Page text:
What accounts for the rise of the state, the creation of the first global system, and the dominance of the West? The conventional answer asserts that superior technology, tactics, and institutions forged by Darwinian military competition gave Europeans a decisive advantage in war over other civilizations from 1500 onward. In contrast, Empires of the Weak argues that Europeans actually had no general military superiority in the early modern era. J. C. Sharman shows instead that European expansion is better explained by deference to strong Asian and African polities, disease in the Americas, and maritime supremacy earned by default because local land-oriented polities were largely indifferent to war and trade at sea.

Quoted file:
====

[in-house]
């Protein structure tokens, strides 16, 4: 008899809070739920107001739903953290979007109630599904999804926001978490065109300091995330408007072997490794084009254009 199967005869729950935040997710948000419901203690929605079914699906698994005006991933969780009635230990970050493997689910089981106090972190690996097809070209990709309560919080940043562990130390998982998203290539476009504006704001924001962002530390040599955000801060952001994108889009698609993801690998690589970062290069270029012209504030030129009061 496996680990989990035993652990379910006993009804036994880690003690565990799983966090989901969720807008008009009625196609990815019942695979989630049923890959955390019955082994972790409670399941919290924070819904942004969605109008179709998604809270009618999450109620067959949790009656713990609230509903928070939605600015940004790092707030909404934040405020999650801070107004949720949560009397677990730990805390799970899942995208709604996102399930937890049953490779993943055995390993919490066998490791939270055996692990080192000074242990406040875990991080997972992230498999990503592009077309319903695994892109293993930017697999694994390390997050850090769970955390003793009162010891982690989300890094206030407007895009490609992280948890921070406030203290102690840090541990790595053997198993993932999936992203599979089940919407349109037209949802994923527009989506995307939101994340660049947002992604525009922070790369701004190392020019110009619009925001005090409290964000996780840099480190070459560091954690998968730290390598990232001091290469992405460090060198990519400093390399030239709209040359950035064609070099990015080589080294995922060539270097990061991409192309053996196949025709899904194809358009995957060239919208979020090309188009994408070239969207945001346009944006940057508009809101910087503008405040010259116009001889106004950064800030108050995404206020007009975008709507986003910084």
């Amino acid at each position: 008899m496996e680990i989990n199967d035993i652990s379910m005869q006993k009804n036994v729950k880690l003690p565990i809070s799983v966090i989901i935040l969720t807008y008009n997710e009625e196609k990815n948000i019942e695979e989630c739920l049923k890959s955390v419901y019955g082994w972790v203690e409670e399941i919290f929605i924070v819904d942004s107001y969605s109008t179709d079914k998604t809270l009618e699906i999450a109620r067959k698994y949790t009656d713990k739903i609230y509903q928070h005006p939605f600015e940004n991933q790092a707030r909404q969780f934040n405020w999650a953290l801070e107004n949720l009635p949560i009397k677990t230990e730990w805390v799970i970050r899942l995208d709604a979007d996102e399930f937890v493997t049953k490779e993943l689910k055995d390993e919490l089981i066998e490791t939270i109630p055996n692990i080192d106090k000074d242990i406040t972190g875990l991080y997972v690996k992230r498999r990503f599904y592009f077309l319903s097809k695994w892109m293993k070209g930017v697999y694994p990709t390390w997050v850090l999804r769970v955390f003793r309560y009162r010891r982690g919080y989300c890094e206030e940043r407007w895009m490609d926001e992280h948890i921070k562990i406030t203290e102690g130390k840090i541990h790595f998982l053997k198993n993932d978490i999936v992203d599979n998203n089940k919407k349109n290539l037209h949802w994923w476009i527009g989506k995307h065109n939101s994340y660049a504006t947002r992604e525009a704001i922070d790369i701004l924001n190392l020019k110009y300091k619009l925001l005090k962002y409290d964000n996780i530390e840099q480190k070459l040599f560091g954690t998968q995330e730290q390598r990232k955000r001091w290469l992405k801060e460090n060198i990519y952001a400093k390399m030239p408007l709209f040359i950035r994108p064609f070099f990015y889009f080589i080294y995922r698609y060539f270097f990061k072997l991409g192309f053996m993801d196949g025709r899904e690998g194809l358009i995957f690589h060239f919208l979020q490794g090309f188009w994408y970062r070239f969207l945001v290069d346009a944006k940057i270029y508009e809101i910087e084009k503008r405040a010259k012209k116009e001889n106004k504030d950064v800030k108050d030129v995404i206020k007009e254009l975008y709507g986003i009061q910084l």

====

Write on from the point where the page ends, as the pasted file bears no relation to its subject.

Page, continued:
Europeans were overawed by the mighty Eastern empires of the day, which pioneered key military innovations and were the greatest early modern conquerors. Against the view that the Europeans won for all time, Sharman contends that the imperialism of the late19th and early 20th centuries was a relatively transient and anomalous development in world politics that concluded with Western losses in various insurgencies. If the 21st century is to be dominated by non-Western powers like China, this represents a return to the norm for the modern era.